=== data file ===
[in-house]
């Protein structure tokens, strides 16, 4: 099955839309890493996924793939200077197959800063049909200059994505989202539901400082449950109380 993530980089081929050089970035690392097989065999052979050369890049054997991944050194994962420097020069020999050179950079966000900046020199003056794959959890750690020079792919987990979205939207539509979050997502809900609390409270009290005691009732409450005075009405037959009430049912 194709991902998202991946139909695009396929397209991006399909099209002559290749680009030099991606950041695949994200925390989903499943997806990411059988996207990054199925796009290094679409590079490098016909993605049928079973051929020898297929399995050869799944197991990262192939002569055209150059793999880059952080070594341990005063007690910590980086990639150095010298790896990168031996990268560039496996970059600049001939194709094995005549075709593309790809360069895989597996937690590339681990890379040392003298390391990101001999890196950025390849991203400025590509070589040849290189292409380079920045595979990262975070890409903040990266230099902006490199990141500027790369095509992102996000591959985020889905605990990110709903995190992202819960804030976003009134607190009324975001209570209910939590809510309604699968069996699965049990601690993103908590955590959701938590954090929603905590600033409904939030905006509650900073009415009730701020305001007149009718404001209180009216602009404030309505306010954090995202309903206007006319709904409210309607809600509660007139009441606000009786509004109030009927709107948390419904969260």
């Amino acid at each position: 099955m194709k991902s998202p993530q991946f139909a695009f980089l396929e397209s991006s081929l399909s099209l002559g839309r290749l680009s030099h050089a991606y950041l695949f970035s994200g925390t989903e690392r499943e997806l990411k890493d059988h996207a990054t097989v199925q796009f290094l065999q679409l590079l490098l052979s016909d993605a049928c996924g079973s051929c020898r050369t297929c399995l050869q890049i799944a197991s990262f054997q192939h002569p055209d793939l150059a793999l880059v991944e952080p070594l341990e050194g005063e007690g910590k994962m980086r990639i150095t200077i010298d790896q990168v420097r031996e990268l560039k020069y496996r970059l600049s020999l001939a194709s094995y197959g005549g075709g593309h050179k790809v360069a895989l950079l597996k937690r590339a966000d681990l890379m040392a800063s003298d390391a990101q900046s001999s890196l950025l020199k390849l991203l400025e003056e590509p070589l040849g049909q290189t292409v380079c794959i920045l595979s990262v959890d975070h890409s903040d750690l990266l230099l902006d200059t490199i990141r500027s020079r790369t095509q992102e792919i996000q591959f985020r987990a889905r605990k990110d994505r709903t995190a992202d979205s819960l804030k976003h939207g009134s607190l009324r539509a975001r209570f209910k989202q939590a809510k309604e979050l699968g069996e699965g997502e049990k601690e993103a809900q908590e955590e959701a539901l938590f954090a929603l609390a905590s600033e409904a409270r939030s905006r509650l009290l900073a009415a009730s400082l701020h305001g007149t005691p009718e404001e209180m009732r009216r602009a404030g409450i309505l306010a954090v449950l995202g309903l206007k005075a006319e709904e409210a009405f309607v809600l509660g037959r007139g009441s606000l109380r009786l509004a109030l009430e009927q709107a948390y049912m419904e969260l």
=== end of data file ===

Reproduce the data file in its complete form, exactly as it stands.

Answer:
[in-house]
């Protein structure tokens, strides 16, 4: 099955839309890493996924793939200077197959800063049909200059994505989202539901400082449950109380 993530980089081929050089970035690392097989065999052979050369890049054997991944050194994962420097020069020999050179950079966000900046020199003056794959959890750690020079792919987990979205939207539509979050997502809900609390409270009290005691009732409450005075009405037959009430049912 194709991902998202991946139909695009396929397209991006399909099209002559290749680009030099991606950041695949994200925390989903499943997806990411059988996207990054199925796009290094679409590079490098016909993605049928079973051929020898297929399995050869799944197991990262192939002569055209150059793999880059952080070594341990005063007690910590980086990639150095010298790896990168031996990268560039496996970059600049001939194709094995005549075709593309790809360069895989597996937690590339681990890379040392003298390391990101001999890196950025390849991203400025590509070589040849290189292409380079920045595979990262975070890409903040990266230099902006490199990141500027790369095509992102996000591959985020889905605990990110709903995190992202819960804030976003009134607190009324975001209570209910939590809510309604699968069996699965049990601690993103908590955590959701938590954090929603905590600033409904939030905006509650900073009415009730701020305001007149009718404001209180009216602009404030309505306010954090995202309903206007006319709904409210309607809600509660007139009441606000009786509004109030009927709107948390419904969260």
């Amino acid at each position: 099955m194709k991902s998202p993530q991946f139909a695009f980089l396929e397209s991006s081929l399909s099209l002559g839309r290749l680009s030099h050089a991606y950041l695949f970035s994200g925390t989903e690392r499943e997806l990411k890493d059988h996207a990054t097989v199925q796009f290094l065999q679409l590079l490098l052979s016909d993605a049928c996924g079973s051929c020898r050369t297929c399995l050869q890049i799944a197991s990262f054997q192939h002569p055209d793939l150059a793999l880059v991944e952080p070594l341990e050194g005063e007690g910590k994962m980086r990639i150095t200077i010298d790896q990168v420097r031996e990268l560039k020069y496996r970059l600049s020999l001939a194709s094995y197959g005549g075709g593309h050179k790809v360069a895989l950079l597996k937690r590339a966000d681990l890379m040392a800063s003298d390391a990101q900046s001999s890196l950025l020199k390849l991203l400025e003056e590509p070589l040849g049909q290189t292409v380079c794959i920045l595979s990262v959890d975070h890409s903040d750690l990266l230099l902006d200059t490199i990141r500027s020079r790369t095509q992102e792919i996000q591959f985020r987990a889905r605990k990110d994505r709903t995190a992202d979205s819960l804030k976003h939207g009134s607190l009324r539509a975001r209570f209910k989202q939590a809510k309604e979050l699968g069996e699965g997502e049990k601690e993103a809900q908590e955590e959701a539901l938590f954090a929603l609390a905590s600033e409904a409270r939030s905006r509650l009290l900073a009415a009730s400082l701020h305001g007149t005691p009718e404001e209180m009732r009216r602009a404030g409450i309505l306010a954090v449950l995202g309903l206007k005075a006319e709904e409210a009405f309607v809600l509660g037959r007139g009441s606000l109380r009786l509004a109030l009430e009927q709107a948390y049912m419904e969260l």